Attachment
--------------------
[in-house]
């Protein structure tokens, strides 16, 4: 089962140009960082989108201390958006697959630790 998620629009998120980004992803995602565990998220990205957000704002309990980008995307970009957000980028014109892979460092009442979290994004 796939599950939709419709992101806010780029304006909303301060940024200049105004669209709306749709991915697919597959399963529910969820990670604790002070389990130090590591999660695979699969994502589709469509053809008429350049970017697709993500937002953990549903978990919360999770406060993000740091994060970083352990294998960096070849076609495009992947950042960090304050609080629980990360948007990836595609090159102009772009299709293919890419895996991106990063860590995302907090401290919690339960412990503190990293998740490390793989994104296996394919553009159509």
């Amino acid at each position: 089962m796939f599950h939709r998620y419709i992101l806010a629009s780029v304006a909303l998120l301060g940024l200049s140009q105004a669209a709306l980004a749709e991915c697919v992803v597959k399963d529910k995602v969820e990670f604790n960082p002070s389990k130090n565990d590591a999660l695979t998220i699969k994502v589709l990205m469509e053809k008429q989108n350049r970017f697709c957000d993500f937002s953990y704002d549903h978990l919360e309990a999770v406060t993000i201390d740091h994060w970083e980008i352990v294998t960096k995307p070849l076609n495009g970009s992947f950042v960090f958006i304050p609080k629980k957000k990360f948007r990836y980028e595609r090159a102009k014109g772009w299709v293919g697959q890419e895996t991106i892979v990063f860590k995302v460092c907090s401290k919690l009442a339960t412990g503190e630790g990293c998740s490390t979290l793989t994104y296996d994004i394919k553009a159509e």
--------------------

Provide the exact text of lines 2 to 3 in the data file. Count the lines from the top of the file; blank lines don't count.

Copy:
């Protein structure tokens, strides 16, 4: 089962140009960082989108201390958006697959630790 998620629009998120980004992803995602565990998220990205957000704002309990980008995307970009957000980028014109892979460092009442979290994004 796939599950939709419709992101806010780029304006909303301060940024200049105004669209709306749709991915697919597959399963529910969820990670604790002070389990130090590591999660695979699969994502589709469509053809008429350049970017697709993500937002953990549903978990919360999770406060993000740091994060970083352990294998960096070849076609495009992947950042960090304050609080629980990360948007990836595609090159102009772009299709293919890419895996991106990063860590995302907090401290919690339960412990503190990293998740490390793989994104296996394919553009159509």
């Amino acid at each position: 089962m796939f599950h939709r998620y419709i992101l806010a629009s780029v304006a909303l998120l301060g940024l200049s140009q105004a669209a709306l980004a749709e991915c697919v992803v597959k399963d529910k995602v969820e990670f604790n960082p002070s389990k130090n565990d590591a999660l695979t998220i699969k994502v589709l990205m469509e053809k008429q989108n350049r970017f697709c957000d993500f937002s953990y704002d549903h978990l919360e309990a999770v406060t993000i201390d740091h994060w970083e980008i352990v294998t960096k995307p070849l076609n495009g970009s992947f950042v960090f958006i304050p609080k629980k957000k990360f948007r990836y980028e595609r090159a102009k014109g772009w299709v293919g697959q890419e895996t991106i892979v990063f860590k995302v460092c907090s401290k919690l009442a339960t412990g503190e630790g990293c998740s490390t979290l793989t994104y296996d994004i394919k553009a159509e």